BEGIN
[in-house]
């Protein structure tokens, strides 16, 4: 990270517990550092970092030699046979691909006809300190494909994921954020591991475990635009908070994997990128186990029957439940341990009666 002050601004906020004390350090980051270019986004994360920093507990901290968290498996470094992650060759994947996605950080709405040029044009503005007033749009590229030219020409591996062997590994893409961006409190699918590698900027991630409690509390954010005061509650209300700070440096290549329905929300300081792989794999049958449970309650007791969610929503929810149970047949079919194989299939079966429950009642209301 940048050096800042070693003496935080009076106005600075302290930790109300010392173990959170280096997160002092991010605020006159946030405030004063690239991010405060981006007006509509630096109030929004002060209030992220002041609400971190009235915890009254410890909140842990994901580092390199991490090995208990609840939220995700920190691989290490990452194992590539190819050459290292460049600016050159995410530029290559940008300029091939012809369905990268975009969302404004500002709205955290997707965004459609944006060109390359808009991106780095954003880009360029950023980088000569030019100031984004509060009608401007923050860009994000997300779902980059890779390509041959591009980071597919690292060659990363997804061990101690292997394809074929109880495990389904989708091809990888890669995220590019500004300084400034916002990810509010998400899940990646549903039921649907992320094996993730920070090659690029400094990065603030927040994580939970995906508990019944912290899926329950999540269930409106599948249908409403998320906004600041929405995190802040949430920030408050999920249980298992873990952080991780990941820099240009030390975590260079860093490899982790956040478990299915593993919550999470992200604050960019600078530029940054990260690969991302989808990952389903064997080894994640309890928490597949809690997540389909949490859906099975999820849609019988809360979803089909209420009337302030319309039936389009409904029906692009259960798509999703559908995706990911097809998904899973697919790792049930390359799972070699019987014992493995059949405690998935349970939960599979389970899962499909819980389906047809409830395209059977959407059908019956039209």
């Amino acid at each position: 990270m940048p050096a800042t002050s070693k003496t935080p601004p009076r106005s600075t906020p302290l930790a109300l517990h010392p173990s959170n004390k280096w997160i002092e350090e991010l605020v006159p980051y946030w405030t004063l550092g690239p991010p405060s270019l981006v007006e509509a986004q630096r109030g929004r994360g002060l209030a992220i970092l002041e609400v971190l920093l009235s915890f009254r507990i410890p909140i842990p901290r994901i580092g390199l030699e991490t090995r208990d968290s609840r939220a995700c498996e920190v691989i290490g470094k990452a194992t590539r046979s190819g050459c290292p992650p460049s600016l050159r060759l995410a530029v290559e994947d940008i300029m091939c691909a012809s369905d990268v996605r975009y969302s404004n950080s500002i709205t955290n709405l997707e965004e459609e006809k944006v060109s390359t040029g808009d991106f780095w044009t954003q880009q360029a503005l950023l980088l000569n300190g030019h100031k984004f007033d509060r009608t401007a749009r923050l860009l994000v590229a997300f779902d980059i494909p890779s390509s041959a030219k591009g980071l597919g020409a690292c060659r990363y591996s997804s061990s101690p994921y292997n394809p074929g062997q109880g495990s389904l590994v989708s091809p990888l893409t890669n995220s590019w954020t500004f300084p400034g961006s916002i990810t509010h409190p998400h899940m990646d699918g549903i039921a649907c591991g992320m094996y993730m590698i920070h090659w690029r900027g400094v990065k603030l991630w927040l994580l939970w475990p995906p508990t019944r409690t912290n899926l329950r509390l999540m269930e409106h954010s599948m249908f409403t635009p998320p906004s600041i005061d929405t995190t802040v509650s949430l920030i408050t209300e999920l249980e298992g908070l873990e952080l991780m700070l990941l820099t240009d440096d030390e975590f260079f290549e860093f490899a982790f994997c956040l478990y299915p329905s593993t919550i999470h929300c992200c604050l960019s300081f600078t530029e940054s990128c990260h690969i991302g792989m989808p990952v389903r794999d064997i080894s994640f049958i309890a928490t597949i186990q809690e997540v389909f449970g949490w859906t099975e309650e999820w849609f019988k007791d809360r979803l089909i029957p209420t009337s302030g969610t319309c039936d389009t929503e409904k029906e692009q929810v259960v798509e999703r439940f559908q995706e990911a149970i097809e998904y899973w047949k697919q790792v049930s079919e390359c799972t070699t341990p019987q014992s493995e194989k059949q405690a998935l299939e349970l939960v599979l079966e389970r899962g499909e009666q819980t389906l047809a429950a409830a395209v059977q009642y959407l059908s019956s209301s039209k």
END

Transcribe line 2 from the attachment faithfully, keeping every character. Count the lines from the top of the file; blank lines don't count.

């Protein structure tokens, strides 16, 4: 990270517990550092970092030699046979691909006809300190494909994921954020591991475990635009908070994997990128186990029957439940341990009666 002050601004906020004390350090980051270019986004994360920093507990901290968290498996470094992650060759994947996605950080709405040029044009503005007033749009590229030219020409591996062997590994893409961006409190699918590698900027991630409690509390954010005061509650209300700070440096290549329905929300300081792989794999049958449970309650007791969610929503929810149970047949079919194989299939079966429950009642209301 940048050096800042070693003496935080009076106005600075302290930790109300010392173990959170280096997160002092991010605020006159946030405030004063690239991010405060981006007006509509630096109030929004002060209030992220002041609400971190009235915890009254410890909140842990994901580092390199991490090995208990609840939220995700920190691989290490990452194992590539190819050459290292460049600016050159995410530029290559940008300029091939012809369905990268975009969302404004500002709205955290997707965004459609944006060109390359808009991106780095954003880009360029950023980088000569030019100031984004509060009608401007923050860009994000997300779902980059890779390509041959591009980071597919690292060659990363997804061990101690292997394809074929109880495990389904989708091809990888890669995220590019500004300084400034916002990810509010998400899940990646549903039921649907992320094996993730920070090659690029400094990065603030927040994580939970995906508990019944912290899926329950999540269930409106599948249908409403998320906004600041929405995190802040949430920030408050999920249980298992873990952080991780990941820099240009030390975590260079860093490899982790956040478990299915593993919550999470992200604050960019600078530029940054990260690969991302989808990952389903064997080894994640309890928490597949809690997540389909949490859906099975999820849609019988809360979803089909209420009337302030319309039936389009409904029906692009259960798509999703559908995706990911097809998904899973697919790792049930390359799972070699019987014992493995059949405690998935349970939960599979389970899962499909819980389906047809409830395209059977959407059908019956039209």